Household air pollution and the lung microbiome of healthy adults in Malawi: a cross-sectional study

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Rylance, Jamie ; Kankwatira, Anstead ; Nelson, David E. ; Toh, Evelyn ; Day, Richard B ; Lin, Huaiying ; Gao, Xiang ; Dong, Qunfeng ; Sodergren, Erica ; Weinstock, George M ; Heyderman, Robert S ; Twigg III, Homer L ; Gordon, Stephen (2016)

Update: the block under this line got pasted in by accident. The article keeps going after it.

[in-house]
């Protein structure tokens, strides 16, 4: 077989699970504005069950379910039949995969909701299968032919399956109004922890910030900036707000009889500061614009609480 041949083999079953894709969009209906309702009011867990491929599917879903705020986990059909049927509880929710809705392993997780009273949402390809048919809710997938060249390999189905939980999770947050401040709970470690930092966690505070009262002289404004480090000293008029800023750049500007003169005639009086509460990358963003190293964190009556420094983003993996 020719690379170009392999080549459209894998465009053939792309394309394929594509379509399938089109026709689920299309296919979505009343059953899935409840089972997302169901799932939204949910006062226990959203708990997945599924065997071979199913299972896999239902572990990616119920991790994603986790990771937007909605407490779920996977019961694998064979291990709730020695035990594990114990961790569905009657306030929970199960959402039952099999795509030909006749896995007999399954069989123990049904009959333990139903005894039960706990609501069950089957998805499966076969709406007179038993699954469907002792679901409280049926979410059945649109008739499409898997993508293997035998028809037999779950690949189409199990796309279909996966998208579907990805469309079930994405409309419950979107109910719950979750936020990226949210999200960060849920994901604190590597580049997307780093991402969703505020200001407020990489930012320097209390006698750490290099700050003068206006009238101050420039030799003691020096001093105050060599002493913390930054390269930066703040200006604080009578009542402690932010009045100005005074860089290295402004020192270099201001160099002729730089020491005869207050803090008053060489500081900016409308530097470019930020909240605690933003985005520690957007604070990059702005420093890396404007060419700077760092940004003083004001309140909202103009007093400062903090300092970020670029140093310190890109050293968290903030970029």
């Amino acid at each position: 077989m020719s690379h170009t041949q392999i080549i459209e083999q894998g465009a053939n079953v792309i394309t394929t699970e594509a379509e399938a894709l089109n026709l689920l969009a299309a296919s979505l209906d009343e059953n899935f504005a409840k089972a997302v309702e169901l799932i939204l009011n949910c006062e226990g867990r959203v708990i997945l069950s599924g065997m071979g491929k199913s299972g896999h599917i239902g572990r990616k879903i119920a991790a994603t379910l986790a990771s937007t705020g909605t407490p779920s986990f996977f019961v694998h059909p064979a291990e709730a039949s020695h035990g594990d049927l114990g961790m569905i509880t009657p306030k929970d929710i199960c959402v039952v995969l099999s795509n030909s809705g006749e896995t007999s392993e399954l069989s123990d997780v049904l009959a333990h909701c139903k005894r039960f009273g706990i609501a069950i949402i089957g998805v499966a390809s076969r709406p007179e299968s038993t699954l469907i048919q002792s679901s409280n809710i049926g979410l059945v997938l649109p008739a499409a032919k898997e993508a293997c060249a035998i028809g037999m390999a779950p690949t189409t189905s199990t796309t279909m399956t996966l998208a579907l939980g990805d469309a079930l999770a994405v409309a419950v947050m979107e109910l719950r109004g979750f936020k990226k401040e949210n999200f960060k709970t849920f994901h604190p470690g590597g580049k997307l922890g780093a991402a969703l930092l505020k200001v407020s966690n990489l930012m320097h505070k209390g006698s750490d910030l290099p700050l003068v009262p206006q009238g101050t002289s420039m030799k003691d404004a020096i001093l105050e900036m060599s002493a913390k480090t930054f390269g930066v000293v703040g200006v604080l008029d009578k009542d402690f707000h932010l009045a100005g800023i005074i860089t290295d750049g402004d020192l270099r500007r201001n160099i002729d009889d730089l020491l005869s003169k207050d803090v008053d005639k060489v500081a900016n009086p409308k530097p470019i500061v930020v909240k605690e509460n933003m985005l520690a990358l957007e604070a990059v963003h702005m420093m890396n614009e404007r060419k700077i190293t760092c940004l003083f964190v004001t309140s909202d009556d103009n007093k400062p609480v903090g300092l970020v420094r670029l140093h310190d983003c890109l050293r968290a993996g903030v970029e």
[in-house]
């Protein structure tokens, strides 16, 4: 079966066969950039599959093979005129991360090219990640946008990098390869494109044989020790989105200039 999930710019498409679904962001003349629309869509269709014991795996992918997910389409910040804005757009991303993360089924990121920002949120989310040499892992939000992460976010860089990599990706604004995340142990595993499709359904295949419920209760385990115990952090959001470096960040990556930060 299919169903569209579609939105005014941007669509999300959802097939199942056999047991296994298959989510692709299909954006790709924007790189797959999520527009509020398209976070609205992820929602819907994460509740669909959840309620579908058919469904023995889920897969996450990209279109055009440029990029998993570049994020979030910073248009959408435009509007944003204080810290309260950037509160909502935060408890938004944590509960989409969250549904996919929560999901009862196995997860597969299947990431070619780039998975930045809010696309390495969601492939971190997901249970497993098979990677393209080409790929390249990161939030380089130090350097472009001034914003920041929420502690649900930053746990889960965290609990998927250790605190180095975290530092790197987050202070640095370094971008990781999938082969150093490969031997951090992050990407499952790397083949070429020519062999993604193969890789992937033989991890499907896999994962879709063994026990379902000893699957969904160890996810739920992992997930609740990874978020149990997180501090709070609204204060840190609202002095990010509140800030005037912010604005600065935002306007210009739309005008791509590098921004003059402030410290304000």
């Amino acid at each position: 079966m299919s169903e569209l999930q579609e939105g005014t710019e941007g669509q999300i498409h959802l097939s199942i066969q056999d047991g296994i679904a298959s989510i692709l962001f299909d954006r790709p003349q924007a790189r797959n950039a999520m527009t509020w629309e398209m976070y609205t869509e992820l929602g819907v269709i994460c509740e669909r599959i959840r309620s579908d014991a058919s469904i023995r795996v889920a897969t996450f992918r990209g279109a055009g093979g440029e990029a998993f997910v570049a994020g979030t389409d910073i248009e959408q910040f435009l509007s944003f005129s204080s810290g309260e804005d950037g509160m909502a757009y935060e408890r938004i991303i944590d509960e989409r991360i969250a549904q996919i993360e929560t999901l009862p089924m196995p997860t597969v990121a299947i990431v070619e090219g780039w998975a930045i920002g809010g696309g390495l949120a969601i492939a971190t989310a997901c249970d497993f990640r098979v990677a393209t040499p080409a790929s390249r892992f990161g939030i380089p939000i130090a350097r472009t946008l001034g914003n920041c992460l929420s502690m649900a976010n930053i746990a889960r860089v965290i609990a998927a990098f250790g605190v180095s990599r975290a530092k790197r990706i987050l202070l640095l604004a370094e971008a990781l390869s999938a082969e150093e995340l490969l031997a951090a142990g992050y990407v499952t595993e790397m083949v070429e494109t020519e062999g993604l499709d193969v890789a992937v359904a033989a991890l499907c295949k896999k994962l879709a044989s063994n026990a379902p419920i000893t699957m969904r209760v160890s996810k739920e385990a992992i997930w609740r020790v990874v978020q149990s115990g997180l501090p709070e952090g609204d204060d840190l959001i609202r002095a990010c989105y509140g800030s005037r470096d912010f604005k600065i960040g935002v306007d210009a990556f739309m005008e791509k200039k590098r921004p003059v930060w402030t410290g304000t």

Background\ud Domestic combustion of biomass fuels, such as wood, charcoal, crop residue and dung causes Household Air Pollution (HAP). These inhaled particulates affect more than half of the world’s population, causing respiratory problems such as infection and inflammatory lung disease. We examined whether the presence of black carbon in alveolar macrophages was associated with alterations in the lung microbiome in a Malawi population. \ud \ud Methods\ud Bronchoalveolar lavage samples from 44 healthy adults were sequenced using 16S rDNA amplification to assess microbial diversity, richness and relative taxa abundance. Individuals were classified as high or low particulate exposure as determined by questionnaire and the percentage of black carbon within their alveolar macrophages.\ud \ud Results\ud Subjects in the low and high particulate groups did not differ in terms of source of fuels used for cooking or lighting. There was no difference in alpha or beta diversity by particulate group. Neisseria and Streptococcus were significantly more abundant in samples from high particulate exposed individuals, and Tropheryma was found less abundant. Petrobacter abundance was higher in people using biomass fuel for household cooking and lighting, compared with exclusive use of electricity.\ud \ud Conclusions\ud Healthy adults in Malawi exposed to higher levels of particulates have higher abundances of potentially pathogenic bacteria (Streptococcus, Neisseria) within their lung microbiome. Domestic biomass fuel use was associated with an uncommon environmental bacterium (Petrobacter) associated with oil-rich niches.
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